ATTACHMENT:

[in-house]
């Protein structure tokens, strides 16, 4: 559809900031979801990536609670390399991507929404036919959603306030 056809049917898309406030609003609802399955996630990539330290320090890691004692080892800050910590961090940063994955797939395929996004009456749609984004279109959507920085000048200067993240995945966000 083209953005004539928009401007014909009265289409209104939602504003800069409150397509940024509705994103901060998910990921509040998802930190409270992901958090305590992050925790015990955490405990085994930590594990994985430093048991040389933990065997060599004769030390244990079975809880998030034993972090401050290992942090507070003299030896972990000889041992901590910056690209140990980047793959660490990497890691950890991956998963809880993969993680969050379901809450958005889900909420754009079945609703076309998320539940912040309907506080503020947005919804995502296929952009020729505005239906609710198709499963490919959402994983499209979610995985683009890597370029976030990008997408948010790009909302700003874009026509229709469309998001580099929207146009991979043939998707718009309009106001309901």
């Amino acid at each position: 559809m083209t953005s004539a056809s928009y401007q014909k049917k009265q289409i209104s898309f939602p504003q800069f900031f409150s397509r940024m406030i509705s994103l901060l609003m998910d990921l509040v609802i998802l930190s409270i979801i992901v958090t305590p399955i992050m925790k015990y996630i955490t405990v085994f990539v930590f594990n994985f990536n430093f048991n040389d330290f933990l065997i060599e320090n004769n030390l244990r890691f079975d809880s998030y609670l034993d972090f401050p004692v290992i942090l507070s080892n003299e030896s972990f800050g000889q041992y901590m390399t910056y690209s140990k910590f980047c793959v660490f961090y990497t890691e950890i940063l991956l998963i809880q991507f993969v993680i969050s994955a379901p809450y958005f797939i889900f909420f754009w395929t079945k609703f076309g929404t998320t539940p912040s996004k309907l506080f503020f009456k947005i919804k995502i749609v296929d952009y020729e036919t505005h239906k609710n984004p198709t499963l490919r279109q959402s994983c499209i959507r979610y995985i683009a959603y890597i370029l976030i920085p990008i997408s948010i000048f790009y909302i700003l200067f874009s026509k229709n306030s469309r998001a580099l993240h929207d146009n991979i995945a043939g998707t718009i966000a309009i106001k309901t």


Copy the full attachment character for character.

[in-house]
């Protein structure tokens, strides 16, 4: 559809900031979801990536609670390399991507929404036919959603306030 056809049917898309406030609003609802399955996630990539330290320090890691004692080892800050910590961090940063994955797939395929996004009456749609984004279109959507920085000048200067993240995945966000 083209953005004539928009401007014909009265289409209104939602504003800069409150397509940024509705994103901060998910990921509040998802930190409270992901958090305590992050925790015990955490405990085994930590594990994985430093048991040389933990065997060599004769030390244990079975809880998030034993972090401050290992942090507070003299030896972990000889041992901590910056690209140990980047793959660490990497890691950890991956998963809880993969993680969050379901809450958005889900909420754009079945609703076309998320539940912040309907506080503020947005919804995502296929952009020729505005239906609710198709499963490919959402994983499209979610995985683009890597370029976030990008997408948010790009909302700003874009026509229709469309998001580099929207146009991979043939998707718009309009106001309901």
């Amino acid at each position: 559809m083209t953005s004539a056809s928009y401007q014909k049917k009265q289409i209104s898309f939602p504003q800069f900031f409150s397509r940024m406030i509705s994103l901060l609003m998910d990921l509040v609802i998802l930190s409270i979801i992901v958090t305590p399955i992050m925790k015990y996630i955490t405990v085994f990539v930590f594990n994985f990536n430093f048991n040389d330290f933990l065997i060599e320090n004769n030390l244990r890691f079975d809880s998030y609670l034993d972090f401050p004692v290992i942090l507070s080892n003299e030896s972990f800050g000889q041992y901590m390399t910056y690209s140990k910590f980047c793959v660490f961090y990497t890691e950890i940063l991956l998963i809880q991507f993969v993680i969050s994955a379901p809450y958005f797939i889900f909420f754009w395929t079945k609703f076309g929404t998320t539940p912040s996004k309907l506080f503020f009456k947005i919804k995502i749609v296929d952009y020729e036919t505005h239906k609710n984004p198709t499963l490919r279109q959402s994983c499209i959507r979610y995985i683009a959603y890597i370029l976030i920085p990008i997408s948010i000048f790009y909302i700003l200067f874009s026509k229709n306030s469309r998001a580099l993240h929207d146009n991979i995945a043939g998707t718009i966000a309009i106001k309901t």